Pillarization declined in the 1960s, victim of the secularization common to all Western European societies. Between 1918 and 1963, the three major confessional parties (KVP, ARP, CHU) polled roughly 50% of the votes altogether (and were the mainstays of every government), but by the 1972 election these three parties only accounted for 31% of the votes. In 1977, to confront their decline, the Catholic and Protestant parties (ARP and CHU) came together to form the non-denominational Christian Democratic Appeal (CDA). In these years, Dutch politics were also marked by the growth of new political actors, representing emerging ideologies. There was the left-liberal and reformist Democrats 66 (D66), the left-wing Christian PPR, the eco-socialist and pacifist PSP, a destalinized CPN and smaller movements on the far-right and the far-left (including a small Maoist-oriented Socialist Party, SP).
Since then, the tendency has been one of electoral instability. To be fair, a lot of this electoral instability takes place within the ideological blocs (left and right) rather than between the larger ideological blocs, but since the turn of the century, the list of parties which have had their rise and fall is long. Most will remember the Pim Fortuyn List (LPF) in 2002-2003, which won 17% in 2002 on the heels of Fortuyn’s assassination, but collapsed to 5.7% in 2003. Most recently, in 2010, the CDA collapsed to fourth place with 15.5% of the vote, its worst result in its history, while Geert Wilders’ far-right PVV surged to 15.5% and 24 seats. In 2006, the Socialist Party (SP) placed a very strong third with 16.6% and 25 seats but in 2010 it fell back to only 15 seats and 9.8%. D66, finally, has a famously fluid electorate, which has allowed the party to win as much as 15.5% (1994) and as little as 2% (2006).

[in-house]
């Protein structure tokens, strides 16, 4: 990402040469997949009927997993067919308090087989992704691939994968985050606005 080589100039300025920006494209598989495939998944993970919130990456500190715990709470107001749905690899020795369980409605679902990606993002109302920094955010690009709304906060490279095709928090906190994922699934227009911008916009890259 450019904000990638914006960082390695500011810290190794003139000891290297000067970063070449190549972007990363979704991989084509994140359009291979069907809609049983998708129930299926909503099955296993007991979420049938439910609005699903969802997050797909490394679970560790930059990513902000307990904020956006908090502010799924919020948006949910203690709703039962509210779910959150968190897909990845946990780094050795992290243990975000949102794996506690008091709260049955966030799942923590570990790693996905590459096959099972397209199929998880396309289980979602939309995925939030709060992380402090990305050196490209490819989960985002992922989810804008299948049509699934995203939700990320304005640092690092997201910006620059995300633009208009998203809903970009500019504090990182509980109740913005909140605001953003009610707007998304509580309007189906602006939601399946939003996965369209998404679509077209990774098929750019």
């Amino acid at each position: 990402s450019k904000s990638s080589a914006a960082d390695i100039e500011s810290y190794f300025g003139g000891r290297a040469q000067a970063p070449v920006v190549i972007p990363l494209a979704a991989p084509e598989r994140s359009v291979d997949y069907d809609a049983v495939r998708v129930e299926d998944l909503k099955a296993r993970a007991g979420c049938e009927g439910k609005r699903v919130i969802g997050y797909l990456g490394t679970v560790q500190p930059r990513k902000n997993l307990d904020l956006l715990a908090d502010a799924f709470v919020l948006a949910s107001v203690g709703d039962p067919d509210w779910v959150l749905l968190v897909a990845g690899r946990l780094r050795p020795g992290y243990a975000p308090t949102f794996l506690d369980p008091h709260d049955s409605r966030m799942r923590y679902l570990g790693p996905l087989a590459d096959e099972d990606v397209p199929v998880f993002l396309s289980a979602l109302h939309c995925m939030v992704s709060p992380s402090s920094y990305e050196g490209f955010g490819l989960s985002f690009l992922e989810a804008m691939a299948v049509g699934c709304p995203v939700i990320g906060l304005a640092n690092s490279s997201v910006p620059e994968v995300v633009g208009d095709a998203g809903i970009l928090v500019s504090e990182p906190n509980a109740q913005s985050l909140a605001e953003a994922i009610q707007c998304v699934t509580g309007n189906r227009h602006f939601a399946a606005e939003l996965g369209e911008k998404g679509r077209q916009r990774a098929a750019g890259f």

This election was another textbook example of the Dutch electorate’s instability. Going into the election, the VVD was running neck-and-neck with the SP, with the PvdA trailing quite badly. This was attributed to the PvdA’s lackluster performance in opposition since 2010 and the popularity of SP leader Emile Roemer. The SP ran a markedly left-wing anti-austerity and Eurosceptic platform, it opposed raising the retirement age, opposed the Rutte cabinet’s stringent austerity measures and said that it would net feel obliged to abide by the EU’s 3% deficit limit. If you are interested about each party’s platform, the Votematch test in English matches you up with a party and allows you to explore party positions on major issues.
However, just as everybody was preparing for an election which would have placed the SP on nearly equal footing with the VVD, the SP started collapsing rapidly as the PvdA surged back. The last-minute reversal was attributed to a very strong debate performance from the PvdA’s new leader, Diederik Samsom, and negative press about the SP (an independent economic analysis agency projected major job loses based on the SP’s platform).
Turnout was 74.3%, down from 75.4% in 2010. The results were:
VVD 26.58% (+6.09%) winning 41 seats (+10)
PvdA 24.81% (+5.17%) winning 38 seats (+8)
PVV 10.11% (-5.34%) winning 15 seats (-9)
SP 9.66% (-0.16%) winning 15 seats (nc)
CDA 8.52% (-5.09%) winning 13 seats (-8)
D66 8.00% (+1.05%) winning 12 seats (+2)
CU 3.13% (-0.11%) winning 5 seats (nc)
GL 2.34% (-4.33%) winning 4 seats (-6)
SGP 2.1% (+0.36%) winning 3 seats (+1)
PvdD 1.93% (+0.63%) winning 2 seats (nc)
50PLUS 1.88% (+1.88%) winning 2 seats (+2)
Others 0.95% (+0.24%) winning 0 seats (nc)
Google Politics (again) has the best map for visualizing results at the municipal level.
The election ended as a very closely fought contest between the liberal VVD and the PvdA, with both parties achieving very high levels of support. The VVD itself, with 26.6% of the vote and 41 seats, won its best result in its history, while the PvdA has won its best result since the 2003 election (27.3%). This particularly heavy polarization around the two major parties is rather impressive when you consider that the PvdA surged into contention only in the final stretch of the campaign.
Winners and Losers
Mark Rutte and the VVD are the clear winners of the election. As noted, 26.6% and 41 seats is the best result ever won by the VVD or in fact, any liberal party in the Netherlands since the introduction of proportional representation in 1918. Rutte’s government is probably not phenomenally popular, but Mark Rutte is a fairly popular leader who is rather well liked by the wider electorate. He apparently gives off a “fresh” and straight-talking vibe, which is a contrast with his CDA predecessor Jan-Peter Balkenende. Even if his government took some unpopular decisions and was embroiled in some controversies, Rutte was able to successfully deflect almost all major controversies which could have hurt him.